Idealism, as last pre-technical relation towards ‘the universal’, i.e. a relation based on under-complexity, finally reached its catastrophe in the 20th century due to the realisation that “every totalising inclusion, which aims towards the real, is paid for by equally real exclusions” (41). The idealistic synthesis of ‘high’ and ‘low’ was thus not tenable anymore and the compound of the beautiful and sublime fell apart. The ‘cultural revolution’ of the 20th century hence brought forth the break of the avant-garde with aesthetic consensus on the one hand, and on the other the de-sublimation of the mass audience. Now “everything is beautiful but art and everything is critical but art criticism” (47). High culture has withdrawn itself into a ‘grumpy’ and expensive sublimity: “What no one can find beautiful and understand anymore, one has to collect and exhibit” (47). Post-modern mass culture, according to Sloterdijk, has not just set free innocent kitsch, democratised emotion [Rührung] and “moved beauty from the exhibition halls into bathrooms and beaches”, but also “de-sublimated the sublime, banalised death and enforced an expressionism of violence and tastelessness” (47). ‘Nobility for all’ has led to the freedom to increasingly decrease standards and one now has to experiment with finding a new democratic and discreetly balanced relation between the beautiful and the sublime. For Sloterdijk, classical art has to play a large part in this since one can experience through it that, on one side, the idealistic synthesis does not work anymore, but on the other, it remains indispensable..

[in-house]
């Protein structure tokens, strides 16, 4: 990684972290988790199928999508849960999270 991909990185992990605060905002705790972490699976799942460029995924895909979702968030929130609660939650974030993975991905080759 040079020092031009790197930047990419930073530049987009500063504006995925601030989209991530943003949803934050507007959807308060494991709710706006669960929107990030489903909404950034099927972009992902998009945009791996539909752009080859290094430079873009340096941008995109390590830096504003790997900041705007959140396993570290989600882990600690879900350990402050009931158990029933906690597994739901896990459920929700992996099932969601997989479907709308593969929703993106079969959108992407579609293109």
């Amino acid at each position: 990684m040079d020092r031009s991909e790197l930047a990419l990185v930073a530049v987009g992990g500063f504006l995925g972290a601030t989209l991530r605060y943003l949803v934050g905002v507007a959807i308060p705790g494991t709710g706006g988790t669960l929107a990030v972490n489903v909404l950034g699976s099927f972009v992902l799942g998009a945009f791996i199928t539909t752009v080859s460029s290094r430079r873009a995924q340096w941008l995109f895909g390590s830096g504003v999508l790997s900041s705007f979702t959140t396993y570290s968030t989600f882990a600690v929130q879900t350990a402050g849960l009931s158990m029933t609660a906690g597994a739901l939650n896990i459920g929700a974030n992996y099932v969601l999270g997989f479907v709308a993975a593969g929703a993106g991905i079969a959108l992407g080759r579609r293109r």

At a time when the de-sublimation of the sublime has reached its limit, the sphere of product design, as applied art, takes on special importance. “The previous idea of the avant-garde to make the life of the individual into a work of art has now […] reached its basis. What one calls lifestyle is the breakthrough of design on the level of self-stylisation and biographies. The individual now grasps for the competency to execute itself as compromise between artwork and machine – sort of after the example of Andy Warhol […]” (158). It is an age in which the global ‘smart’ middle classes inhabit a ‘world exhibition’, or ‘Crystal Palace’, which has been trying to synchronise local cultures into its ‘global’ sphere since the industrial revolution and to make everything exhibitable in principle. In contrast to the ideologies of global liberalism however, Sloterdijk thinks that this ‘integral greenhouse of comfort’ only creates a partial universalism, which “includes many, but excludes very many” (271). The ‘post-modern condition’ of this privileged sphere, he argues, is characterised by a feeling of groundlessness – not the absurd one of the post-war years, but the groundlessness of aestheticism, in which ‘consumers’ are very competent in being incompetent and ‘experience’ has become the key word (322). The middle-class human is now deemed to frivolity and has to decide between weak differences, without serious reasons, in order to satisfy its ‘will to fun’ (323). But: How can a civilisation with a high factor of luxury consumption settle its ecological balances? (Post-)Modernity, i.e. as epoch in which creativity has transitioned from God/Nature over to the human, Sloterdijk thinks, might only be over when it cannot cope with the side effects of its own inventions anymore. In this way, he argues for a new conception of technics, i.e. a ‘second originality’, which is not just thought in terms of ‘progress’ anymore, but also of sustainability.